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The experience of homelessness for Indigenous Peoples is widespread across Canada. Indigenous Peoples living in urban cities are disproportionately affected by the housing crisis compared to non-Indigenous Canadians. In major urban cities, Indigenous Peoples make up to 20-50 per cent of the homeless population, while in Calgary they make up about three per cent of the overall population.  

Often, Indigenous Peoples experiencing homelessness are viewed through a deficit-based lens, which contributes to further stigmatization and marginalization. Some misconceptions exist that portray Indigenous Peoples experiencing homelessness as “lazy” and “unwilling to get a job.” These misconceptions alienate and stem from a place of shame. 

Sarah’s story reflects how misconceptions create a sense of displacement for Indigenous Peoples in urban areas. Nevertheless, Indigenous Peoples experiencing homelessness are more than capable of leading healthy and independent lives for themselves and their families. Sarah, an Indigenous mother who has accessed shelter support from The Inn, says, “being homeless shouldn’t be a bad stereotype but rather a reality that could happen to anyone.” 

Sarah left her Indigenous community and relocated to Calgary at a young age. Since moving here, she has experienced homelessness on and off. Sarah and her family have accessed support from The Inn numerous times. She believes “asking for help shouldn’t be a shameful thing to do.” In fact, The Inn’s shelter support for Sarah and her family has alleviated some stress and has kept her family together.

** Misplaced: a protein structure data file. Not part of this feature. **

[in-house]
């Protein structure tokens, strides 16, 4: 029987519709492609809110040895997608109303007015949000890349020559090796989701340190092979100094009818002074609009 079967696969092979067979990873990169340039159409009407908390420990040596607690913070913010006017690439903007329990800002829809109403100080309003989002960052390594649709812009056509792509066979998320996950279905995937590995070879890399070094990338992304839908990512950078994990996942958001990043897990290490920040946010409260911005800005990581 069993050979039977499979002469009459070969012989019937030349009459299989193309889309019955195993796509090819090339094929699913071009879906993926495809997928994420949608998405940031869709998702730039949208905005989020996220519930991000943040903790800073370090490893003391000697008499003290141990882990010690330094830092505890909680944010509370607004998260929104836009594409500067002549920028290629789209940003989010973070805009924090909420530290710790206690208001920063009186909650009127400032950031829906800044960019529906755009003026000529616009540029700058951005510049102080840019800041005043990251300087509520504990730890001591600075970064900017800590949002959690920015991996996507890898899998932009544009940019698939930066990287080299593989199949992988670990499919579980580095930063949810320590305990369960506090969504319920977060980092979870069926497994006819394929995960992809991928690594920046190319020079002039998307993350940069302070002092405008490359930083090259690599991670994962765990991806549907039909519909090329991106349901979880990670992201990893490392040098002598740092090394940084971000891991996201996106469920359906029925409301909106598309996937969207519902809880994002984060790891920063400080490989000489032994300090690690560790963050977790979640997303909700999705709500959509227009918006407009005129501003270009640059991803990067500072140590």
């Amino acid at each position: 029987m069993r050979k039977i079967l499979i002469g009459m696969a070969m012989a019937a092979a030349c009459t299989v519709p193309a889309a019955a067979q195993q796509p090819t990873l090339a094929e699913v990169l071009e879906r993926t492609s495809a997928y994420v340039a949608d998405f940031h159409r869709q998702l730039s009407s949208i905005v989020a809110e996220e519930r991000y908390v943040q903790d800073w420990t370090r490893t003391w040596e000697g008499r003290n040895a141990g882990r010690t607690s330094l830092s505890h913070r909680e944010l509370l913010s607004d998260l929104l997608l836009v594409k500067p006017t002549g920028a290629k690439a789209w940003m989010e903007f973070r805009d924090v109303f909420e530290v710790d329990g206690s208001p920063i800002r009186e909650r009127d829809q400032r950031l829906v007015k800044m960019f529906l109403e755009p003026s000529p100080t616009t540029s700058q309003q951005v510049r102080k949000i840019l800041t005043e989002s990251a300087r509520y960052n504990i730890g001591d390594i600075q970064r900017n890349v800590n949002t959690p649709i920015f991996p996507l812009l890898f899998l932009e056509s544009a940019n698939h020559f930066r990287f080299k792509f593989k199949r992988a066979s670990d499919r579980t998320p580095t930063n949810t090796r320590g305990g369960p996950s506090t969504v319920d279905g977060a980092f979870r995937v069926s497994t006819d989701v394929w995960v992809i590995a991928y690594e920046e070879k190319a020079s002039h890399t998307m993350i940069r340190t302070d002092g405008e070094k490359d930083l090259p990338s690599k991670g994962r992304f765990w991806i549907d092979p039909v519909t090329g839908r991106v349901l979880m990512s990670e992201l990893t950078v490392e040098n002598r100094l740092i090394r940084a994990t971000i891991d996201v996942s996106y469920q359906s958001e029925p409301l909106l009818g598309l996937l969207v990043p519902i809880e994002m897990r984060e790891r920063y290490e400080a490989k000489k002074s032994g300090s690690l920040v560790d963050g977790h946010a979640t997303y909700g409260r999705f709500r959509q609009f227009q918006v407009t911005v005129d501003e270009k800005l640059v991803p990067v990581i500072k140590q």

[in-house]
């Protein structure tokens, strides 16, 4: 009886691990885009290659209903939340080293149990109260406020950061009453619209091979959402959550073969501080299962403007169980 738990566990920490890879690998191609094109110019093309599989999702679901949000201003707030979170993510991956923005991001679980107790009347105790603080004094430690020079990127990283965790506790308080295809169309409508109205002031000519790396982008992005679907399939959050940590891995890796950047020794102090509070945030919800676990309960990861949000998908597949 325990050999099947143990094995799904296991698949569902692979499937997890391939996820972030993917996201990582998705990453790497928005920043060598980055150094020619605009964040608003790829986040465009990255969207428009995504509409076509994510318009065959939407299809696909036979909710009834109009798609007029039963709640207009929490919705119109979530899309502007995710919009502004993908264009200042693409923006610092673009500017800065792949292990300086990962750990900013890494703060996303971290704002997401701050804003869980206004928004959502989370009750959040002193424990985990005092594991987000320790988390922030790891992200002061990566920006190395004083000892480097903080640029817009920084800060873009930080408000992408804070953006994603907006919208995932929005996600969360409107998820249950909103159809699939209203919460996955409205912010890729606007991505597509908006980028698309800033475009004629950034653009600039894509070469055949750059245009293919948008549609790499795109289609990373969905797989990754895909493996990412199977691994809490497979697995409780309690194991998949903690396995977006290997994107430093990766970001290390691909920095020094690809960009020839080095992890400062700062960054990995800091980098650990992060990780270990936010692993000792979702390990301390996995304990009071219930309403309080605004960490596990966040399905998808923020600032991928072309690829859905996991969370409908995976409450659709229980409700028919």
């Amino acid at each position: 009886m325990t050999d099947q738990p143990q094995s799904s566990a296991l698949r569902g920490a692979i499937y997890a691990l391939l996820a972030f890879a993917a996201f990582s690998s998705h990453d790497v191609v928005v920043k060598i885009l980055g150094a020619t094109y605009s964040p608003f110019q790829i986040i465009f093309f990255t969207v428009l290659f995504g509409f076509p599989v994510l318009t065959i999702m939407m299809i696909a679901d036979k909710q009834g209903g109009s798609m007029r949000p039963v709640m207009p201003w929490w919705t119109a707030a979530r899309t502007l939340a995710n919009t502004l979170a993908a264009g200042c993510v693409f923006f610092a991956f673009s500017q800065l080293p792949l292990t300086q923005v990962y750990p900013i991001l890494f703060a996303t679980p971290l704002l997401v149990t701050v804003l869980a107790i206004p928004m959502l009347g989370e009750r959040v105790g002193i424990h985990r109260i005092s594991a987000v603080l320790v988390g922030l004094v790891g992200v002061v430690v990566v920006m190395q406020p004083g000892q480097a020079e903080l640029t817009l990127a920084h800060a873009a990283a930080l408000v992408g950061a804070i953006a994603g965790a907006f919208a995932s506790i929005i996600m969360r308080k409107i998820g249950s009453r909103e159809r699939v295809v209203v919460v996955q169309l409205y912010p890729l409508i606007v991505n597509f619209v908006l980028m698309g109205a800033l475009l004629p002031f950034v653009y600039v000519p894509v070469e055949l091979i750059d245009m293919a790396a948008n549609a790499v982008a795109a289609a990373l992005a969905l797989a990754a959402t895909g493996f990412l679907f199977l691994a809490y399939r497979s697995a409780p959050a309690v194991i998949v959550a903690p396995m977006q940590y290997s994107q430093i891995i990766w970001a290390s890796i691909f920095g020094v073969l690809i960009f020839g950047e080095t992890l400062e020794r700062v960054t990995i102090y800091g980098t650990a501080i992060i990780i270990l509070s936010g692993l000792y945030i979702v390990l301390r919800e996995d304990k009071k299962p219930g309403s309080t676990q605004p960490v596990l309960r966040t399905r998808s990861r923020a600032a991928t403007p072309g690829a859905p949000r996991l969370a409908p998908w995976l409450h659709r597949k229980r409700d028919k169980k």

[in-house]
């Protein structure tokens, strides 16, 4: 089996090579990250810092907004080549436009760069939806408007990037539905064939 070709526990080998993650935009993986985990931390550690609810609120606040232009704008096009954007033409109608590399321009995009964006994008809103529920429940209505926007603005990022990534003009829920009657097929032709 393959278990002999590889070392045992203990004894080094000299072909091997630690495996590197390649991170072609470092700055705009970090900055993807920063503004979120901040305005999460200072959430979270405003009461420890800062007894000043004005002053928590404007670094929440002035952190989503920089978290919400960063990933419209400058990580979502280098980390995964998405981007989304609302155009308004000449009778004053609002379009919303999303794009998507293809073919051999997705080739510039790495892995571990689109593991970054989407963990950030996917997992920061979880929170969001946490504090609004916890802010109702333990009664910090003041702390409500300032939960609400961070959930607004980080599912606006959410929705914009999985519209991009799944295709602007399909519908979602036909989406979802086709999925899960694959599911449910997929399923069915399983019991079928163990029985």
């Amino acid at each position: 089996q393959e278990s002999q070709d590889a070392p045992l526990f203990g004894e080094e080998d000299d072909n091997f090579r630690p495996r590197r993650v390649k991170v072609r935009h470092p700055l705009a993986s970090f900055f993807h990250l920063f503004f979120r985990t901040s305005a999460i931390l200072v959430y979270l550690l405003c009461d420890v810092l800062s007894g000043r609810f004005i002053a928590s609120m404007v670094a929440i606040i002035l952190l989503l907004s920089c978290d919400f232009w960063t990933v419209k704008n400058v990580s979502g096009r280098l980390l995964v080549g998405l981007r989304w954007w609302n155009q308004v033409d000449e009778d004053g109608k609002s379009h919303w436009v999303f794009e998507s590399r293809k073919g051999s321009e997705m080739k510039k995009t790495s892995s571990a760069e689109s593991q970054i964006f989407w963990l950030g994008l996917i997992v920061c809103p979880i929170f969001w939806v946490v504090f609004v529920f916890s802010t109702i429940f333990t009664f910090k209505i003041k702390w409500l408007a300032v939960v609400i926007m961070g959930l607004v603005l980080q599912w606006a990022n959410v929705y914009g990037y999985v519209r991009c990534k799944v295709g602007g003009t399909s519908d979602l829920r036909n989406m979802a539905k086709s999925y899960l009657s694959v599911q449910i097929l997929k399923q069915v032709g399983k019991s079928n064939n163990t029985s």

Last year, Sarah went through a traumatic event which affected her mental health, ultimately impacting her family’s housing situation and leaving them with no choice but to reach out to The Inn for support. Sarah, along with her partner, are hardworking parents who provide for their children as well as live an alcohol and drug free lifestyle. They have encountered barriers to housing due to racism as a result of their Indigenous background. Sarah recalls a landlord outwardly denying them and stating, “I don’t rent to Native people.” Another incident she recalls is when a landlord assumed they were on social assistance. “They didn’t wait for me to finish answering their inquiry about our income . . . they assumed we were on social assistance and not working . . . we’re both employed,” she delineates.  

Prior to Sarah starting an Indigenous apprenticeship, she was a stay-at-home mom for many years. She is now working in the apprentice field. “Being able to financially provide for my children means a lot . . . I was able to take them out for laser tag and they had fun,” she tells. 

Sarah’s experience with the traumatic event reconnected her to her Indigenous Way of Life. Through this reconnection, she now recognizes the importance of cultural connection and its impact on future generations. During her stay at The Inn, staff provided her family with a smudging bundle, keeping her connection to prayer. For Indigenous families like Sarah’s, The Inn provides opportunities for connection to culture.  

One teaching from her grandfather that has guided her in life and that she wishes to relay is, “good things come when you work and wait for results . . . the teaching of patience.”